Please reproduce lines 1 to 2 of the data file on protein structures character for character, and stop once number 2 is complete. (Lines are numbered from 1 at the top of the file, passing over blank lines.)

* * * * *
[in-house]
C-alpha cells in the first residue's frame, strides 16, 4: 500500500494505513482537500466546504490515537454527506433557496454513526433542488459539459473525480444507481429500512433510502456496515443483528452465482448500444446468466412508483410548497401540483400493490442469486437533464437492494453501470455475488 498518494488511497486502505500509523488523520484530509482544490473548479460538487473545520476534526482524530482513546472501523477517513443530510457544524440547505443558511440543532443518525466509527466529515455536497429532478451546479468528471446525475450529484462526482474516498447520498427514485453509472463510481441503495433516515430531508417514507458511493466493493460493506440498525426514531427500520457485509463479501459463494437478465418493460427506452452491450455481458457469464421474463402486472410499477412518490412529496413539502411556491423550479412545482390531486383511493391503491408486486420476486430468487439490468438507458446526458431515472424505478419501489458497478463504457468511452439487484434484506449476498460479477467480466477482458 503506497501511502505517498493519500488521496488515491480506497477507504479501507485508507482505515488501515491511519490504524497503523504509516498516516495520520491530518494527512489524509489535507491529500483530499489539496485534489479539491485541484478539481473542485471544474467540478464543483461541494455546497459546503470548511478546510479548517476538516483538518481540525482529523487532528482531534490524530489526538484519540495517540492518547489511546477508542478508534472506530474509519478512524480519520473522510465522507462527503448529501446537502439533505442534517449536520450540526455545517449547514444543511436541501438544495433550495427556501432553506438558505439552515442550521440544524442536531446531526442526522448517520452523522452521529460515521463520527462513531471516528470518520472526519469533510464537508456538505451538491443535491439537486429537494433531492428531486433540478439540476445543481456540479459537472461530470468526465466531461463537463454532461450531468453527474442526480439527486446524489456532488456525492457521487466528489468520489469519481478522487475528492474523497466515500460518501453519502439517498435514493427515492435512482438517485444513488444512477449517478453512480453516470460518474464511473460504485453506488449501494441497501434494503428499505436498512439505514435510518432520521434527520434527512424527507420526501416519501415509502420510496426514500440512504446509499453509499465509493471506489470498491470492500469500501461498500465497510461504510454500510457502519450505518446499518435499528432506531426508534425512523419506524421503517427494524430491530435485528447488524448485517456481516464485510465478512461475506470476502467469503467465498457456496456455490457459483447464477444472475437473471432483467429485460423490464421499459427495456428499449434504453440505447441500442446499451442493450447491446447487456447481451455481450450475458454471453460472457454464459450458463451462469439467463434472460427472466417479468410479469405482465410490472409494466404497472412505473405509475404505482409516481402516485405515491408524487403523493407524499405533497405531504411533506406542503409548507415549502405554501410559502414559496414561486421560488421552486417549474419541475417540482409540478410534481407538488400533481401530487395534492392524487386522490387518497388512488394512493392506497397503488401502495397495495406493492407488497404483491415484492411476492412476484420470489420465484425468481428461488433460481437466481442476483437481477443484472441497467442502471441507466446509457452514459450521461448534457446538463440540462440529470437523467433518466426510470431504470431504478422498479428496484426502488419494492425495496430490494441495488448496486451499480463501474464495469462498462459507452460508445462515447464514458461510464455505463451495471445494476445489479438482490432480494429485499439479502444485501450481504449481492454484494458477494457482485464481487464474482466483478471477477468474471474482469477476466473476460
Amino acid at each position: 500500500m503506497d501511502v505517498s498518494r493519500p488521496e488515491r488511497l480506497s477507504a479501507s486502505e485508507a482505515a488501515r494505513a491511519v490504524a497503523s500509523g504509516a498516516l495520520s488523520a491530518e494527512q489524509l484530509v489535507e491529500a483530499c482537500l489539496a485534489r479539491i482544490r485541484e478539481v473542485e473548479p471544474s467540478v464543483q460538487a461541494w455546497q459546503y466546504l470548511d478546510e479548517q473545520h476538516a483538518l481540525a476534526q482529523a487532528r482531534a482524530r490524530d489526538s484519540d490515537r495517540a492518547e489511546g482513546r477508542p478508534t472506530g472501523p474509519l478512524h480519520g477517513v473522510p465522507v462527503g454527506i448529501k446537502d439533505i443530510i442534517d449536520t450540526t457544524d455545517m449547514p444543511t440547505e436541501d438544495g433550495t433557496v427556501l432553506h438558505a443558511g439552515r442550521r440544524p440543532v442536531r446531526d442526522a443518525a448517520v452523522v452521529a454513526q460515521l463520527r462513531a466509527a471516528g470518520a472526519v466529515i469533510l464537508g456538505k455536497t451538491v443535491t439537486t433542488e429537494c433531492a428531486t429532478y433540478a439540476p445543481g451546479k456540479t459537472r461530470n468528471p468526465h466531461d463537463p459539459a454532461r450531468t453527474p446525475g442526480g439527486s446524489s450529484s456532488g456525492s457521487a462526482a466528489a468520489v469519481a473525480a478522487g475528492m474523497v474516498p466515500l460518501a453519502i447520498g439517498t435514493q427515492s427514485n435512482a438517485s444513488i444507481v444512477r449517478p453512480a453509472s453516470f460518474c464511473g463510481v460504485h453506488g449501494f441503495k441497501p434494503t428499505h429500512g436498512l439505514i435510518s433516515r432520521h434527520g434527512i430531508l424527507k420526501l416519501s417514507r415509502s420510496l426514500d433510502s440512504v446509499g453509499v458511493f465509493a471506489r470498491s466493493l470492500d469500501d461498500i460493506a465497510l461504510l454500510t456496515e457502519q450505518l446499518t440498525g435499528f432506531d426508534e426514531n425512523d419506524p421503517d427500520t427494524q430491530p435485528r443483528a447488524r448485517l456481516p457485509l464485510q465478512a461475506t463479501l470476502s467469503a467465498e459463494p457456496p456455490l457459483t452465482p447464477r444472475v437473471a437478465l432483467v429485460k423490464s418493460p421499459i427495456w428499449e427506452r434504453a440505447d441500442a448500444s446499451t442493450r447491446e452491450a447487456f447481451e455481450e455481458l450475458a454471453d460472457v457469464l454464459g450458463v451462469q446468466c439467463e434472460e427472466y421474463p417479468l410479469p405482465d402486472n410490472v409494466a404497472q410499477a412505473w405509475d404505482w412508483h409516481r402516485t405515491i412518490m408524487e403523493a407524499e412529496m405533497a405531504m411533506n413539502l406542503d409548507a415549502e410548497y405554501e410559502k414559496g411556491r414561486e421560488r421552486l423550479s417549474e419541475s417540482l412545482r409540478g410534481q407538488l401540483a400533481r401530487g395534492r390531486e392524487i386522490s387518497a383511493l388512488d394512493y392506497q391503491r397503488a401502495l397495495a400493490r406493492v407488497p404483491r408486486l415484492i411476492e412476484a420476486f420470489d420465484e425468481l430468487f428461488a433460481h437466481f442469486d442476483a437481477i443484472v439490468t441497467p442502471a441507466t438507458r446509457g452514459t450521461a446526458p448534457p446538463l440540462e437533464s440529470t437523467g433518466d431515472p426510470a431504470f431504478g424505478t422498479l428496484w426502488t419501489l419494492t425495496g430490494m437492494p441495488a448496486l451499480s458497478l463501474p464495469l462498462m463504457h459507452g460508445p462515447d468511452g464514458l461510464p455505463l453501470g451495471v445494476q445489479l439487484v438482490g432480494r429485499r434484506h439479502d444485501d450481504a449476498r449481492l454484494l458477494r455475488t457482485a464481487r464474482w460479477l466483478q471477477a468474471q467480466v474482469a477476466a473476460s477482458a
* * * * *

[in-house]
C-alpha cells in the first residue's frame, strides 16, 4: 500500500494505513482537500466546504490515537454527506433557496454513526433542488459539459473525480444507481429500512433510502456496515443483528452465482448500444446468466412508483410548497401540483400493490442469486437533464437492494453501470455475488 498518494488511497486502505500509523488523520484530509482544490473548479460538487473545520476534526482524530482513546472501523477517513443530510457544524440547505443558511440543532443518525466509527466529515455536497429532478451546479468528471446525475450529484462526482474516498447520498427514485453509472463510481441503495433516515430531508417514507458511493466493493460493506440498525426514531427500520457485509463479501459463494437478465418493460427506452452491450455481458457469464421474463402486472410499477412518490412529496413539502411556491423550479412545482390531486383511493391503491408486486420476486430468487439490468438507458446526458431515472424505478419501489458497478463504457468511452439487484434484506449476498460479477467480466477482458 503506497501511502505517498493519500488521496488515491480506497477507504479501507485508507482505515488501515491511519490504524497503523504509516498516516495520520491530518494527512489524509489535507491529500483530499489539496485534489479539491485541484478539481473542485471544474467540478464543483461541494455546497459546503470548511478546510479548517476538516483538518481540525482529523487532528482531534490524530489526538484519540495517540492518547489511546477508542478508534472506530474509519478512524480519520473522510465522507462527503448529501446537502439533505442534517449536520450540526455545517449547514444543511436541501438544495433550495427556501432553506438558505439552515442550521440544524442536531446531526442526522448517520452523522452521529460515521463520527462513531471516528470518520472526519469533510464537508456538505451538491443535491439537486429537494433531492428531486433540478439540476445543481456540479459537472461530470468526465466531461463537463454532461450531468453527474442526480439527486446524489456532488456525492457521487466528489468520489469519481478522487475528492474523497466515500460518501453519502439517498435514493427515492435512482438517485444513488444512477449517478453512480453516470460518474464511473460504485453506488449501494441497501434494503428499505436498512439505514435510518432520521434527520434527512424527507420526501416519501415509502420510496426514500440512504446509499453509499465509493471506489470498491470492500469500501461498500465497510461504510454500510457502519450505518446499518435499528432506531426508534425512523419506524421503517427494524430491530435485528447488524448485517456481516464485510465478512461475506470476502467469503467465498457456496456455490457459483447464477444472475437473471432483467429485460423490464421499459427495456428499449434504453440505447441500442446499451442493450447491446447487456447481451455481450450475458454471453460472457454464459450458463451462469439467463434472460427472466417479468410479469405482465410490472409494466404497472412505473405509475404505482409516481402516485405515491408524487403523493407524499405533497405531504411533506406542503409548507415549502405554501410559502414559496414561486421560488421552486417549474419541475417540482409540478410534481407538488400533481401530487395534492392524487386522490387518497388512488394512493392506497397503488401502495397495495406493492407488497404483491415484492411476492412476484420470489420465484425468481428461488433460481437466481442476483437481477443484472441497467442502471441507466446509457452514459450521461448534457446538463440540462440529470437523467433518466426510470431504470431504478422498479428496484426502488419494492425495496430490494441495488448496486451499480463501474464495469462498462459507452460508445462515447464514458461510464455505463451495471445494476445489479438482490432480494429485499439479502444485501450481504449481492454484494458477494457482485464481487464474482466483478471477477468474471474482469477476466473476460